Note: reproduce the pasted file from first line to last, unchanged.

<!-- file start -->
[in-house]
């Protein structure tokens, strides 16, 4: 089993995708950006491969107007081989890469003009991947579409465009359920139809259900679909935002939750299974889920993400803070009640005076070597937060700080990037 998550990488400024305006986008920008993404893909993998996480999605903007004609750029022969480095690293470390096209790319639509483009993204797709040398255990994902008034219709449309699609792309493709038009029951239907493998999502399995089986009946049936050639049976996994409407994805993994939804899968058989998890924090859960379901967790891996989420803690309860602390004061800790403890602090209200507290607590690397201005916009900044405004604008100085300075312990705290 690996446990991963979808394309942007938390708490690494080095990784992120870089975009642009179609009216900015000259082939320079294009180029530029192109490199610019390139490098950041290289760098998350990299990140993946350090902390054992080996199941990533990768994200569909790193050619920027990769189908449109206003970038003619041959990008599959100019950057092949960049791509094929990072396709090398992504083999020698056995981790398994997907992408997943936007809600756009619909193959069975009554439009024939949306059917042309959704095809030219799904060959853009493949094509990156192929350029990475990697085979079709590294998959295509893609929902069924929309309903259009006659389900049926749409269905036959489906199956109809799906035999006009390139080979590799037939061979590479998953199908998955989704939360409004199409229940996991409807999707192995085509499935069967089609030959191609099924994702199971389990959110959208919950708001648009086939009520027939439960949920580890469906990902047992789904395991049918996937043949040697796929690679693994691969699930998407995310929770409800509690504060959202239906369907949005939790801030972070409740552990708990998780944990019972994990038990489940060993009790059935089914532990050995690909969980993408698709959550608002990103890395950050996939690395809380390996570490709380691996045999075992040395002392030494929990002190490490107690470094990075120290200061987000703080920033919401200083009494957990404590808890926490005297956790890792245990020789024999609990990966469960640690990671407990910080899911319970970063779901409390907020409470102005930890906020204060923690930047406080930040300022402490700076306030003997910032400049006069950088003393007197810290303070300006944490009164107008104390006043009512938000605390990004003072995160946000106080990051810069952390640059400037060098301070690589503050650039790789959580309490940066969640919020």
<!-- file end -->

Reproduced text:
[in-house]
């Protein structure tokens, strides 16, 4: 089993995708950006491969107007081989890469003009991947579409465009359920139809259900679909935002939750299974889920993400803070009640005076070597937060700080990037 998550990488400024305006986008920008993404893909993998996480999605903007004609750029022969480095690293470390096209790319639509483009993204797709040398255990994902008034219709449309699609792309493709038009029951239907493998999502399995089986009946049936050639049976996994409407994805993994939804899968058989998890924090859960379901967790891996989420803690309860602390004061800790403890602090209200507290607590690397201005916009900044405004604008100085300075312990705290 690996446990991963979808394309942007938390708490690494080095990784992120870089975009642009179609009216900015000259082939320079294009180029530029192109490199610019390139490098950041290289760098998350990299990140993946350090902390054992080996199941990533990768994200569909790193050619920027990769189908449109206003970038003619041959990008599959100019950057092949960049791509094929990072396709090398992504083999020698056995981790398994997907992408997943936007809600756009619909193959069975009554439009024939949306059917042309959704095809030219799904060959853009493949094509990156192929350029990475990697085979079709590294998959295509893609929902069924929309309903259009006659389900049926749409269905036959489906199956109809799906035999006009390139080979590799037939061979590479998953199908998955989704939360409004199409229940996991409807999707192995085509499935069967089609030959191609099924994702199971389990959110959208919950708001648009086939009520027939439960949920580890469906990902047992789904395991049918996937043949040697796929690679693994691969699930998407995310929770409800509690504060959202239906369907949005939790801030972070409740552990708990998780944990019972994990038990489940060993009790059935089914532990050995690909969980993408698709959550608002990103890395950050996939690395809380390996570490709380691996045999075992040395002392030494929990002190490490107690470094990075120290200061987000703080920033919401200083009494957990404590808890926490005297956790890792245990020789024999609990990966469960640690990671407990910080899911319970970063779901409390907020409470102005930890906020204060923690930047406080930040300022402490700076306030003997910032400049006069950088003393007197810290303070300006944490009164107008104390006043009512938000605390990004003072995160946000106080990051810069952390640059400037060098301070690589503050650039790789959580309490940066969640919020």